Osteoporosis

What is osteoporosis? How many people are affected? Do males and females suffer from the same type of the disease? What are the symptoms? Who is most vulnerable? Can we reduce the risk?

What is osteoporosis?

The word osteoporosis means "porous bones".  Osteoporosis occurs when bones lose a substantial amount of their proteins and minerals, particularly calcium. 

Bone is a living organ that is constantly being renewed. During childhood and early adulthood, more bone is produced than removed, reaching a maximum mass and strength by our mid-30s. However, after that, bone is lost at a faster rate than it is formed, so the amount of bone in our skeleton begins to slowly decline.

This explains why, as we get older, our bone mass, and its strength decreases. Consequently, bones become fragile and break easily. Even sudden movements may be enough to break a bone in those with severe osteoporosis. The most common bone fractures are in the hip and/or the wrist, with fractures of the spine also possible. 

How many people are affected?

Osteoporosis is an age-related condition, although it can also appear at any age following long-term application of certain medications such as glucocorticoids (steroids used to reduce inflammation, for instance in MS, rheumatoid arthritis, IBS and eczema).

It affects nearly half of people over the age of 75, although women are about five times more likely than men develop the illness. 

About 3 million people in the UK (and 54 million people in US) are affected by this condition. In the UK more than 500,000 people receive hospital treatment for fragility fractures every year as a result of osteoporosis. 

What are the symptoms? 

Osteoporosis is often called the "silent" disease, because the bone loss occurs with no obvious symptoms. Many people only get a diagnosis of osteoporosis after a fall. Fortunately there are fall prevention exercises and courses, which can help here.

Who is most vulnerable to Osteoporosis?

  • The over 65s (who account for ¾ of fractures due to osteoporosis).
  • Women after the menopause – including women who have an early menopause (women lose bone tissue more rapidly as they age. While women commonly lose 30 -50% of their bone mass over their lifetimes, men lose only 20-33%)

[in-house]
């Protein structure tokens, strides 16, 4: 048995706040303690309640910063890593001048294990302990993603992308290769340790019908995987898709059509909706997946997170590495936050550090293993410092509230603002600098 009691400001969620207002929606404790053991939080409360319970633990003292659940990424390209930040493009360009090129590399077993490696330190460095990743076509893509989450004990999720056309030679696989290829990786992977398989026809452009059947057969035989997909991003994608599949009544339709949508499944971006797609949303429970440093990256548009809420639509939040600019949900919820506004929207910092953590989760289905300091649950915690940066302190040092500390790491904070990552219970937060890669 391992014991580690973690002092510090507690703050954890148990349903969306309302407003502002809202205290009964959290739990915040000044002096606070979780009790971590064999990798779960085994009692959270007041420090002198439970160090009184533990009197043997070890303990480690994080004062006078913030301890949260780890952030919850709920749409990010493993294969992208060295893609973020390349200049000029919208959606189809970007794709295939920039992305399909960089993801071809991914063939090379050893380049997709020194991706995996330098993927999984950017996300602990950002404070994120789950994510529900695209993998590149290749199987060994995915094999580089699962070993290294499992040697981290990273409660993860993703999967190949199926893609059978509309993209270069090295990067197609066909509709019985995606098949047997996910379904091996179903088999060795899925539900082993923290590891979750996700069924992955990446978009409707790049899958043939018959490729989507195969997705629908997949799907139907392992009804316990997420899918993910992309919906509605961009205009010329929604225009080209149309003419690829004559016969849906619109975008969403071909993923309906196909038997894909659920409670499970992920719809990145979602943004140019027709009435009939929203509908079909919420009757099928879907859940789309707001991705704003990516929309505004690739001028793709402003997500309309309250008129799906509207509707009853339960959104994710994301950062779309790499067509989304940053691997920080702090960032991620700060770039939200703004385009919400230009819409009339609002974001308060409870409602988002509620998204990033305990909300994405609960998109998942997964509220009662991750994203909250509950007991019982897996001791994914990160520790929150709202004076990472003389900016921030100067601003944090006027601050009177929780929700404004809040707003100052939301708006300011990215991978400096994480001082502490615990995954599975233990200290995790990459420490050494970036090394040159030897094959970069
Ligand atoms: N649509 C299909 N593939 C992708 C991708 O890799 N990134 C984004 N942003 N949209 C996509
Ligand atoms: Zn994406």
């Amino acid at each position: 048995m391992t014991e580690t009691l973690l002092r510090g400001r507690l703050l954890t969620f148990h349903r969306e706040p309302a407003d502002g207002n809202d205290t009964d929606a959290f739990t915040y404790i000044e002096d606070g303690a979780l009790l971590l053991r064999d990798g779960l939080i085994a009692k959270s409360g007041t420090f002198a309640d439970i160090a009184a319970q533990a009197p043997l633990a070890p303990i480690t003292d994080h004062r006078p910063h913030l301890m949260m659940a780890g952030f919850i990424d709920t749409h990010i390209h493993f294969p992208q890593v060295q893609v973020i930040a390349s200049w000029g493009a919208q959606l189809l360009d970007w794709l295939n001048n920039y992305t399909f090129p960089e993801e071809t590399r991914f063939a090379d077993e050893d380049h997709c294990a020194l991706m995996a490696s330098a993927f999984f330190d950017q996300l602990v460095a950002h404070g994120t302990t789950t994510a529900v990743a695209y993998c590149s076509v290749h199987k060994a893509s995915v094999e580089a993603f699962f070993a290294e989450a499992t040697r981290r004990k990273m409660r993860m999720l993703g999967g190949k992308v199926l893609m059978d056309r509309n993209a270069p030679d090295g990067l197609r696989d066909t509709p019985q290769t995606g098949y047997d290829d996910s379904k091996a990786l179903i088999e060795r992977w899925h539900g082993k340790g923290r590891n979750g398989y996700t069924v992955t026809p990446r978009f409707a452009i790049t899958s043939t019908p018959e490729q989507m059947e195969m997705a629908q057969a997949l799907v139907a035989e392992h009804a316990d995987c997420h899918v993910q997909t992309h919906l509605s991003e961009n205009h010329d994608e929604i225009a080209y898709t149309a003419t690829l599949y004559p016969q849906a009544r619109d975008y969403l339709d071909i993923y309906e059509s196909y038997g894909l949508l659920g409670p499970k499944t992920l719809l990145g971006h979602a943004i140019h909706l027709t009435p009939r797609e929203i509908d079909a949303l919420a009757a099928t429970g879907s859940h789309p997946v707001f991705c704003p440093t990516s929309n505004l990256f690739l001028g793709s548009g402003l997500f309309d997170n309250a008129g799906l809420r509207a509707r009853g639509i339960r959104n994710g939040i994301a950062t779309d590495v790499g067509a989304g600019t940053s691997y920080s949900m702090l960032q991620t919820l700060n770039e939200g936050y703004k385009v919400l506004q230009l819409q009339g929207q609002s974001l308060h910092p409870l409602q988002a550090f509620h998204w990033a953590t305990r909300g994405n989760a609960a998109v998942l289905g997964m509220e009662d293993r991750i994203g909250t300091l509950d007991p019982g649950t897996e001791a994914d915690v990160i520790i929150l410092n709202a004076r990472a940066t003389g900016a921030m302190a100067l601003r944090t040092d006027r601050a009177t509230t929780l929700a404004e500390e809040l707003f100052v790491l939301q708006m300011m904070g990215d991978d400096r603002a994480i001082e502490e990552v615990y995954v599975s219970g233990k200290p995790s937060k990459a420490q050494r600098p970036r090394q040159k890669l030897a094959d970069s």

• Caucasian and Asian women (who are more at risk than African and Hispanic women).
  • Women with small bones and those who are thin.

Other risk factors?

  • Anorexia and bulimia may lead to early menopause and consequently to bone loss
  • Smoking and drinking alcohol excessively
  • Not getting enough exercise
  • Poor diet, with  insufficient calcium and protein
  • Our genes e.g. variations of a specific gene is reported to make some post- menopausal women more likely to have osteoporosis. 

The diagnosis is normally confirmed using a bone mineral density scan, known as a dual energy X-ray absorptiometry (DEXA, or DXA) scan.

Can we reduce the risk of osteoporosis? 

People are living longer and age is a major risk factor. So it particularly important to find ways to reduce the risk. 

Fortunately there are a number of things we can do to help maintain or build strong bones – and so reduce the risk of or delay the onset of osteoporosis. These include:

A heathy diet, low in fats and animal products and high in whole grains, fresh fruits and vegetables, and calcium- rich foods (such as low fat dairy products, dark-green leafy vegetables, sardines, salmon and almonds).  

Regular Aerobic Exercise. Studies have shown that regular aerobic exercise enhances bone mass and prevents osteoporosis. Weight bearing exercises are especially helpful for maintaining bone mass in the hips, lower spine and legs. 

Sufficient Vitamin D. The best way to achieve this in the summer is exposing your arms and legs to regular, moderate exposure to the sun (15 – 20 minutes without sunscreen unless you have very fair skin). Don’t overdo it, as that would increase the risk of skin cancer. Other natural, but less powerful, sources of vitamin D include oily fishes like tuna or salmon. In winter or if you have dark skin, consider Vitamin D supplements.  

Don’t smoke and limit your alcohol intake, as smoking and alcohol are two other risk factors for osteoporosis.  

In a recent study published in Nature Communications in January 2019, US scientists have reported that blocking of signals from a small number of neurons in the brain of female, but not male mice resulted in generation of super-strong bones which were maintained into old age. These neurons appear to play an important role in controlling women's bone density. These findings have potential for the future treatment of Osteoporosis in women. 

Conclusions

  • Osteoporosis means our bones become more fragile and break easily.
  • It particularly affects women after the menopause (especially Caucasian and Asian women) and older people more generally.
  • Unfortunately bone loss can occur without any symptoms – although a bone mineral density scan can detect it.
  • To reduce or delay the risk, follow a healthy lifestyle – i.e. a healthy diet, regular exercise, sufficient Vitamin D, not smoking and not drinking too much alcohol. 

Reviewed and updated by Kayhan Nouri-Aria July 2019. Next review date July 2023.

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